As simple as possible, as complex as necessary

The simplicity of LESS CSS with CfStatic

4 January 2012

It's that point in the calendar when we developers tend to reflect on technologies learned in the preceding 12 months and those we'd like to engage with in the year ahead.

My "tech-to-get-to-grips-with" list is too embarrassing to discuss, but there's one I'm pleased to have crossed off it recently and which I would commend to any CF dev looking for an easy-to-learn skill with a disproportionately large pay-off.

LESS is more

Any development tool called "Less" is likely to be attractive to a simplicity zealot like me (although less of anything doesn't guarantee it will be simpler) and when I came across LESS CSS on Nathan Strutz's excellent blog, among other places, the promise of bringing order at last to the chaos which Cascading Stylesheets can so easily become was irresistible.

As a programmer LESS lets you do with CSS what you're used to doing with code: write once and re-use without copying and pasting, and then change without search and replace.

For designers with zero programming experience there may be a small learning curve, but for developers the concepts are basic and the syntax can be grasped in a matter of minutes. Here's a quick example:

// Define a re-usable rule - yes, you can use // for comments in LESS CSS!
.rounded-corners( @radius ){
	-moz-border-radius: @radius;
	-webkit-border-radius: @radius;
	border-radius: @radius;
// invoke the rule for a selector and pass a parameter
	.rounded-corners( 10px );

This will be compiled to the following CSS:

	-moz-border-radius: 10px;
	-webkit-border-radius: 10px;
	border-radius: 10px;

Compilation issues

The reason I didn't dive straight in however was the implementation. Originally exclusive to Ruby, the compiler which turns the LESS syntax into regular browser-understandable CSS has been ported to client-side Javascript, meaning you don't need any particular server-side set-up. But it also means requiring all visitors to have a modern browser with Javascript turned on, as well as incurring a small overhead of client-side processing.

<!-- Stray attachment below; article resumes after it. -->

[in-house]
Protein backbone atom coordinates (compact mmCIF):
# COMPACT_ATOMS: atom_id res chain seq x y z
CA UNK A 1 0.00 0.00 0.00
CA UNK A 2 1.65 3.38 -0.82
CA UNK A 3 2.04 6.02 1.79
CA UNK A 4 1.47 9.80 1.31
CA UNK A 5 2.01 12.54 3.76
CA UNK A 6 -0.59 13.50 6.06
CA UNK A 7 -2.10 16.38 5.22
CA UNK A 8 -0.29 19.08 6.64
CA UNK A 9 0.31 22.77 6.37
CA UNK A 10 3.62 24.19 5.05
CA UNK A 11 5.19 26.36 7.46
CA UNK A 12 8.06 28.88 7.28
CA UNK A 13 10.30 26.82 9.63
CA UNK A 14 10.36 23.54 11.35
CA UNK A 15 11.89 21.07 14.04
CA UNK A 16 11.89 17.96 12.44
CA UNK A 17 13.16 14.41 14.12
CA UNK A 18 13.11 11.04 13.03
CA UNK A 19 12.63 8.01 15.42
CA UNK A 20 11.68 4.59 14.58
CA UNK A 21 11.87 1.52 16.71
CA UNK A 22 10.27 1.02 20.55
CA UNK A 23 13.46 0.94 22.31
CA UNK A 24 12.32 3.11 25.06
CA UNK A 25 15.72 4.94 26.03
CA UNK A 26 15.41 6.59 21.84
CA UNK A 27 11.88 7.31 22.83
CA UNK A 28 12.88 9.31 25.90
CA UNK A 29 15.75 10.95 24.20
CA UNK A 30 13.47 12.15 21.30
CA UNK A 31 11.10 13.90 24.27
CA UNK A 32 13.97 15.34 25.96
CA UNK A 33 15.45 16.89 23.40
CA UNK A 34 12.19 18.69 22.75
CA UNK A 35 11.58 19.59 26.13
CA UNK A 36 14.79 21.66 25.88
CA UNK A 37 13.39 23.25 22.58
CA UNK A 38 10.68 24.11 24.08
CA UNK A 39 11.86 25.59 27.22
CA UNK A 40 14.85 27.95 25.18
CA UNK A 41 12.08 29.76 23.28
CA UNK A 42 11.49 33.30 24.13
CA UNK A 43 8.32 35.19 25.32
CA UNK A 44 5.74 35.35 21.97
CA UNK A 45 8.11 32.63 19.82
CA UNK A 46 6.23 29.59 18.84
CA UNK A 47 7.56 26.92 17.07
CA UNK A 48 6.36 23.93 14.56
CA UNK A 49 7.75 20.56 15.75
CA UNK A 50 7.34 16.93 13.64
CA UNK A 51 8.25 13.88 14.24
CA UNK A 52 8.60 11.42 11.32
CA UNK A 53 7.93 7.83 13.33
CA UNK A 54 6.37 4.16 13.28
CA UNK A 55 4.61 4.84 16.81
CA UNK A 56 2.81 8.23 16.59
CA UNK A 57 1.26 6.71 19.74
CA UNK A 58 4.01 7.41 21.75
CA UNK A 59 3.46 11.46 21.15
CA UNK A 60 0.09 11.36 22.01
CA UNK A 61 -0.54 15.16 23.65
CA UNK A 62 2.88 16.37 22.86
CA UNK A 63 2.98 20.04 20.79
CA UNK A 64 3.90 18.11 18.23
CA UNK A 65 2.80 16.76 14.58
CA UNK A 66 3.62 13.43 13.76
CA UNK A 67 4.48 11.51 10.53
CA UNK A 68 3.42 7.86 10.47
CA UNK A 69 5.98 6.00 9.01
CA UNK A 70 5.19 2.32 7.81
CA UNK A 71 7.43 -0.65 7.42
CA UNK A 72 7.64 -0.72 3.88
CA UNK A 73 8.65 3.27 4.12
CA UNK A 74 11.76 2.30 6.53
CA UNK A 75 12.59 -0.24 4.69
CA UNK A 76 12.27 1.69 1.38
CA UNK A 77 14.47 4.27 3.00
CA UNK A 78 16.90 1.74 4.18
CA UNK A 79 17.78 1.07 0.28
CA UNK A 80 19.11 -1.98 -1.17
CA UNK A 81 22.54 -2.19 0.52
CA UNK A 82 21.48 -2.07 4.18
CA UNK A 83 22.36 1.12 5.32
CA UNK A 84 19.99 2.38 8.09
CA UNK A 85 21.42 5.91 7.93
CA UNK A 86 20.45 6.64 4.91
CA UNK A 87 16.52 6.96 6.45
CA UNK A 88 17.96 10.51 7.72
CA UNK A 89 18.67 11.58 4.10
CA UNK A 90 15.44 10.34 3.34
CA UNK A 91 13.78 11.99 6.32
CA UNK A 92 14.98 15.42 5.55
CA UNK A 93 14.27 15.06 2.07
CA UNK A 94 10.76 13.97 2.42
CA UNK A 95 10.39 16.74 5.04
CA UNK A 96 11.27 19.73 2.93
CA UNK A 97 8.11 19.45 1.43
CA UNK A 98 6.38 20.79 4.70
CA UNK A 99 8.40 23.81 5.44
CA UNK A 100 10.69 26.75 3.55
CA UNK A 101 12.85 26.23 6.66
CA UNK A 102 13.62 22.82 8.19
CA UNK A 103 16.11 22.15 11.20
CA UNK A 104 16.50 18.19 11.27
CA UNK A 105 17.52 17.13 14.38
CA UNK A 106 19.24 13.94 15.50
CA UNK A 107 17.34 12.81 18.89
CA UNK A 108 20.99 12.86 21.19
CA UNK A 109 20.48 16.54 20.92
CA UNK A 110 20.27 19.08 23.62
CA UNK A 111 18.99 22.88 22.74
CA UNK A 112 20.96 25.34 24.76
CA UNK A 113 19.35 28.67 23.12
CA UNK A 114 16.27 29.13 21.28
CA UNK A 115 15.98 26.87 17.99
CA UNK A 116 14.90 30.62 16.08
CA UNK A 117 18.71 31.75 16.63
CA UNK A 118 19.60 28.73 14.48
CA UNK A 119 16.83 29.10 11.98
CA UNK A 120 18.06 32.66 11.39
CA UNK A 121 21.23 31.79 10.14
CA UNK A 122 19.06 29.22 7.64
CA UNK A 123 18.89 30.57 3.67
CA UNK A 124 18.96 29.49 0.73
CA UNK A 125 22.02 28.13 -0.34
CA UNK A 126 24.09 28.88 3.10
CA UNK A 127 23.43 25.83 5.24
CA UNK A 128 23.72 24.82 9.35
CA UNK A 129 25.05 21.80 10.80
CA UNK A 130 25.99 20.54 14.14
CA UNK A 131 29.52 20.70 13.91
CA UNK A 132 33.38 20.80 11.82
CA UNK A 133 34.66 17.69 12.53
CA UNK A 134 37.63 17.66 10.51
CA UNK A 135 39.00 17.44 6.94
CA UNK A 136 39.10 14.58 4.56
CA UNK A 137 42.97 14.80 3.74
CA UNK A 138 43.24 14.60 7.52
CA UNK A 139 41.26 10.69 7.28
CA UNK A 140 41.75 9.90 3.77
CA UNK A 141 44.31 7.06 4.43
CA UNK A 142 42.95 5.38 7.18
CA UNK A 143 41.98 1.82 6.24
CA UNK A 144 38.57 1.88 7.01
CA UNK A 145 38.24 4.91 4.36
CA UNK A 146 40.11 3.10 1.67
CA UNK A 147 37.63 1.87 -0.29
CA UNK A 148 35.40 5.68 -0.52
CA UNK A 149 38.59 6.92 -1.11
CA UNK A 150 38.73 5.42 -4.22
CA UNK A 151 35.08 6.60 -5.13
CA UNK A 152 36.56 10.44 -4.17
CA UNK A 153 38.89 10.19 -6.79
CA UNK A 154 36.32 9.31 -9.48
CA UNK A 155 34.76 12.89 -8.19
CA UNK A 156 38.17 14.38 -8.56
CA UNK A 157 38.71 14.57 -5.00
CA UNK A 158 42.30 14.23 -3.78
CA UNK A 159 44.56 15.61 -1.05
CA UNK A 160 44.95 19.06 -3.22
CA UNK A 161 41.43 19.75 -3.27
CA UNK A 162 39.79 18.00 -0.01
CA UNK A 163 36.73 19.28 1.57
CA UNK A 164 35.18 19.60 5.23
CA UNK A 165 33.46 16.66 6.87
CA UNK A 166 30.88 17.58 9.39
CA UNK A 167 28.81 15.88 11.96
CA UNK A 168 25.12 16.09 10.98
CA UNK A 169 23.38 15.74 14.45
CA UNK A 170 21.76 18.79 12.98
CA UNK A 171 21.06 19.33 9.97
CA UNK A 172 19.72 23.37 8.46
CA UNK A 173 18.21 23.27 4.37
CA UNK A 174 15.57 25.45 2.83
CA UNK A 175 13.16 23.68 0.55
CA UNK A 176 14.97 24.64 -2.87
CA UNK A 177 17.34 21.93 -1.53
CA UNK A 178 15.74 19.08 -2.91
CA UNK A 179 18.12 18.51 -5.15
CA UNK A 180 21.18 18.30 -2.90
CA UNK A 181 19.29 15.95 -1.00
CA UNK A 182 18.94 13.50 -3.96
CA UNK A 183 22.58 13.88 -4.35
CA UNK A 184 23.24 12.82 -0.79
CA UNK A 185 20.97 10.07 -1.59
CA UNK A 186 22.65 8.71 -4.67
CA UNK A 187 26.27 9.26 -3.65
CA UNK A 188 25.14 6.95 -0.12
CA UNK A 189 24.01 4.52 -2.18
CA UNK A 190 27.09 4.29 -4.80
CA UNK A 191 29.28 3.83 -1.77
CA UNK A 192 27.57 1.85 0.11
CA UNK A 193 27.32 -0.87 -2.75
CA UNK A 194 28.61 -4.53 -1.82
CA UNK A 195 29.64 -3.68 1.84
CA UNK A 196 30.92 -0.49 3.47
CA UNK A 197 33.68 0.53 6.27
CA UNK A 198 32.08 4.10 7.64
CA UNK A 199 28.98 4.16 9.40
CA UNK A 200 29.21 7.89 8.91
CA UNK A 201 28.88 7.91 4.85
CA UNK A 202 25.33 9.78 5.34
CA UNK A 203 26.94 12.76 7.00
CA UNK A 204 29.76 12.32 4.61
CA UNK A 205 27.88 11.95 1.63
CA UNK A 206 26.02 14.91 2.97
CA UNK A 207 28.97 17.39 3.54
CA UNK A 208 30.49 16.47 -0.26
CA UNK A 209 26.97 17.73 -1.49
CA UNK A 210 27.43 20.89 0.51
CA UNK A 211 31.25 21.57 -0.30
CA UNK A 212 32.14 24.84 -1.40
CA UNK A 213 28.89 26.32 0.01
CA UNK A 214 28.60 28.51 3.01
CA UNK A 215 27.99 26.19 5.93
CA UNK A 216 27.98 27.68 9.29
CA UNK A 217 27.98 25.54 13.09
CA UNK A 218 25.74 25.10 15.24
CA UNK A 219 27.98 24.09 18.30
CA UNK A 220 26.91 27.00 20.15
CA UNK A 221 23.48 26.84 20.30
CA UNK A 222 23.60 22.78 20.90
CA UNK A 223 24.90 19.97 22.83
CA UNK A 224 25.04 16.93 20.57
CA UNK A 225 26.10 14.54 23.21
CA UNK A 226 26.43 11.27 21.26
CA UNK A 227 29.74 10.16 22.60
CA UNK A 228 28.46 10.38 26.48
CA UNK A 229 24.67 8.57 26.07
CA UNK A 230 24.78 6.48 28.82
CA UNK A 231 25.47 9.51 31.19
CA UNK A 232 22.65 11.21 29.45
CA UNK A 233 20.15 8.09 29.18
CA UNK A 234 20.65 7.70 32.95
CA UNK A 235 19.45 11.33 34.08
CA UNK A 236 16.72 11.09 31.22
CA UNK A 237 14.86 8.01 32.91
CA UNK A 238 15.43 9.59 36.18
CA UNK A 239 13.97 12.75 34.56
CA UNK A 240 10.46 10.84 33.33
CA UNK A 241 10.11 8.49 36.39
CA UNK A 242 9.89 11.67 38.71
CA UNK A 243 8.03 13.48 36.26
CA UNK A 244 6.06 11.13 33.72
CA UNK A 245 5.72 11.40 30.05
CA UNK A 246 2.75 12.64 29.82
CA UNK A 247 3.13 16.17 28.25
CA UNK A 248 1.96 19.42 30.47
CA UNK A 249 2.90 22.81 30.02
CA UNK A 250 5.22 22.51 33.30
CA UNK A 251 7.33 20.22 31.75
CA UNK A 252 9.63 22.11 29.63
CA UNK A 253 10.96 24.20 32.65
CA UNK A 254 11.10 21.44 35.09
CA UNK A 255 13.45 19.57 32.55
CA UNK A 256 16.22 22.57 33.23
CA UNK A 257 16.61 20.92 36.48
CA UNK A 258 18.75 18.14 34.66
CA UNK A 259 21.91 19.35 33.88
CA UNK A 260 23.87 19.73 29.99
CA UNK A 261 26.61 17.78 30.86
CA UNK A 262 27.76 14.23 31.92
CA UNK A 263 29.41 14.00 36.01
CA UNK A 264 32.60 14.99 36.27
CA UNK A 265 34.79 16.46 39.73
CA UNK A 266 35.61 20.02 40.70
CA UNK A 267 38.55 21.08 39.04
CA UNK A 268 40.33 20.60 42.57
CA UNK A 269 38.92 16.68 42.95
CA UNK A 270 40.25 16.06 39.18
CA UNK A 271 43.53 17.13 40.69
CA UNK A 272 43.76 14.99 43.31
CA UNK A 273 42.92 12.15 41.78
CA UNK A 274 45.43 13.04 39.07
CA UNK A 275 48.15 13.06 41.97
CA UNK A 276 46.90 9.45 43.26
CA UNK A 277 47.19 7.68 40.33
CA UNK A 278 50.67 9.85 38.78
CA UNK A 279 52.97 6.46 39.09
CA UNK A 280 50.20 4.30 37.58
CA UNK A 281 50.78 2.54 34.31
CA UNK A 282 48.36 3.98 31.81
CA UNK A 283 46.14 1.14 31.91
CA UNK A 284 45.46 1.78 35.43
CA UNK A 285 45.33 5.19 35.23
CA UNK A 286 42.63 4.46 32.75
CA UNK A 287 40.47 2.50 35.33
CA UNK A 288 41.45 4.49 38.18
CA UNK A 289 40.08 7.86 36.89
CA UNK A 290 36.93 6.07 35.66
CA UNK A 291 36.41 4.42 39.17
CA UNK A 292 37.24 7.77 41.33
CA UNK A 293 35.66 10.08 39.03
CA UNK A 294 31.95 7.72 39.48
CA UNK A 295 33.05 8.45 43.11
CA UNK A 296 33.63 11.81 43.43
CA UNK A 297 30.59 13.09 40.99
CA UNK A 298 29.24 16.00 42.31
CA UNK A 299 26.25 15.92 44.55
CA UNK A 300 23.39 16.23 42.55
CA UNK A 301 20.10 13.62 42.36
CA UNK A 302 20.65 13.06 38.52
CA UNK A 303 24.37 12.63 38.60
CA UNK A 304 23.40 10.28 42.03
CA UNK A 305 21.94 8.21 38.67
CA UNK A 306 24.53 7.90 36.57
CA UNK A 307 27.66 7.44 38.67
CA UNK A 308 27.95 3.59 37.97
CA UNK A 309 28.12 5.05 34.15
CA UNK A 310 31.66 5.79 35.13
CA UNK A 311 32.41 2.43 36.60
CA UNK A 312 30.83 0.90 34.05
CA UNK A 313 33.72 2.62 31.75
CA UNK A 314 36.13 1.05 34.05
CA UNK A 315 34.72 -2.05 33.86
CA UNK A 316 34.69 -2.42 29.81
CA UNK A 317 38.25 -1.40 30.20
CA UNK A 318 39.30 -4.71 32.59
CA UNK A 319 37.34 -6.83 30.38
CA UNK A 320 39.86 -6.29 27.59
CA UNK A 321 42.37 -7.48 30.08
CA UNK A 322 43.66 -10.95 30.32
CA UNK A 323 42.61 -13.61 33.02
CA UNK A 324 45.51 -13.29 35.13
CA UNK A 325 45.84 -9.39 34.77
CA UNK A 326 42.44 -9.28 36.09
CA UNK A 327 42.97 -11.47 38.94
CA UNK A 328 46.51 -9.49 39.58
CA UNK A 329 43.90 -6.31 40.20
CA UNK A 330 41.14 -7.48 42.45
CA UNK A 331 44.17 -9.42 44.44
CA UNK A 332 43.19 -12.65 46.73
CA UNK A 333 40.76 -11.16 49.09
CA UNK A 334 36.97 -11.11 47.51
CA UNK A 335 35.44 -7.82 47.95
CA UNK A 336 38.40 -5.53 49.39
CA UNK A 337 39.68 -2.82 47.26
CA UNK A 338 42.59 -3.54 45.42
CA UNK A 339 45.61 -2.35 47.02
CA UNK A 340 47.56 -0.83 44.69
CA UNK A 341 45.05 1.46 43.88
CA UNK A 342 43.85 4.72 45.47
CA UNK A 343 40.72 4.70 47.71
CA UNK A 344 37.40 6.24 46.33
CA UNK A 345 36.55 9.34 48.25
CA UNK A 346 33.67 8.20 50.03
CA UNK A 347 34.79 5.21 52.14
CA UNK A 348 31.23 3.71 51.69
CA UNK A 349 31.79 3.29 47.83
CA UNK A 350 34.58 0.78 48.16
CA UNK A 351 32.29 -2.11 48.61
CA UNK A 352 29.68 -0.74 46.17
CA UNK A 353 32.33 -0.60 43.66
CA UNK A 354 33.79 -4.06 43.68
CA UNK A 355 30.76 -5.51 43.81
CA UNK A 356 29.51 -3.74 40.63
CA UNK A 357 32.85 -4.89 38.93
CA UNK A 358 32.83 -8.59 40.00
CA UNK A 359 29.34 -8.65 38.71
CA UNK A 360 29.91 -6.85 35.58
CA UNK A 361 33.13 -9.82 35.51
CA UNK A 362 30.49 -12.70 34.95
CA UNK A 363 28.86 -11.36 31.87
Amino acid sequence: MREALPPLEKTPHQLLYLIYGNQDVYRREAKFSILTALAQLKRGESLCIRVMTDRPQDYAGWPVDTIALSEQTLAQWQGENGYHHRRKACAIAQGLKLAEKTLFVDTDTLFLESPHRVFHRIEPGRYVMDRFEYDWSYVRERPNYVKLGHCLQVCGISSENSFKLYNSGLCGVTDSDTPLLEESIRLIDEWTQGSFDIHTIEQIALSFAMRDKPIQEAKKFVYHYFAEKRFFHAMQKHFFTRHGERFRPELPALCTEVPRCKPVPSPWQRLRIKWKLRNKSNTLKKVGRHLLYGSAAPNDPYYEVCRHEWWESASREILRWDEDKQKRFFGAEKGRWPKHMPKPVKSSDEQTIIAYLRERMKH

This was a deal-breaker. I'm all for progressive enhancement, but basic CSS should work for 100% of visitors, regardless of JS support.

CfStatic to the rescue

On to the back-burner it went, but not for long thanks to the ingenuity of Dominic Watson, whose magnificent CfStatic tool almost incidentally provides the key to using server-side LESS with ColdFusion. (See my earlier post on CfStatic to find out what its main job is.)

Wrapped inside CfStatic is a third-party LESS compiler written as a java library, which ColdFusion can run with a little help from JavaLoader (also rolled into CfStatic). All you need to do is replace your .css files with .less files, inside which you are free to use the new liberating syntax.

Screenshot of .less files in assets/css folder

CfStatic will then detect and compile the .less files to normal .css files with the same names and then use those as it continues minifying and concatenating.

Screenshot of .less files and compiled .css files in assets/css folder

Depending on your settings, CfStatic will check your .less files for changes and re-compile as required, but this only happens once on the server: the browser gets a normal .css file with no JS processing needed.

Things to watch out for

One or two things have tripped me up as I've been getting used to this new way of doing Stylesheets:

  • Be careful with the semi-colons at the end of each rule. There must be one and only one or the compiler will complain.
  • Avoid tabs in selectors. Tabs will be stripped completely: eg. #id[TAB]element will become #idelement. Use spaces instead: #id[SPACE]element to produce #id element.

Writing LESS CSS is a joy compared to what we might now call "raw" CSS, although I'm still feeling my way around how best to structure it for optimal re-use given the new freedoms.


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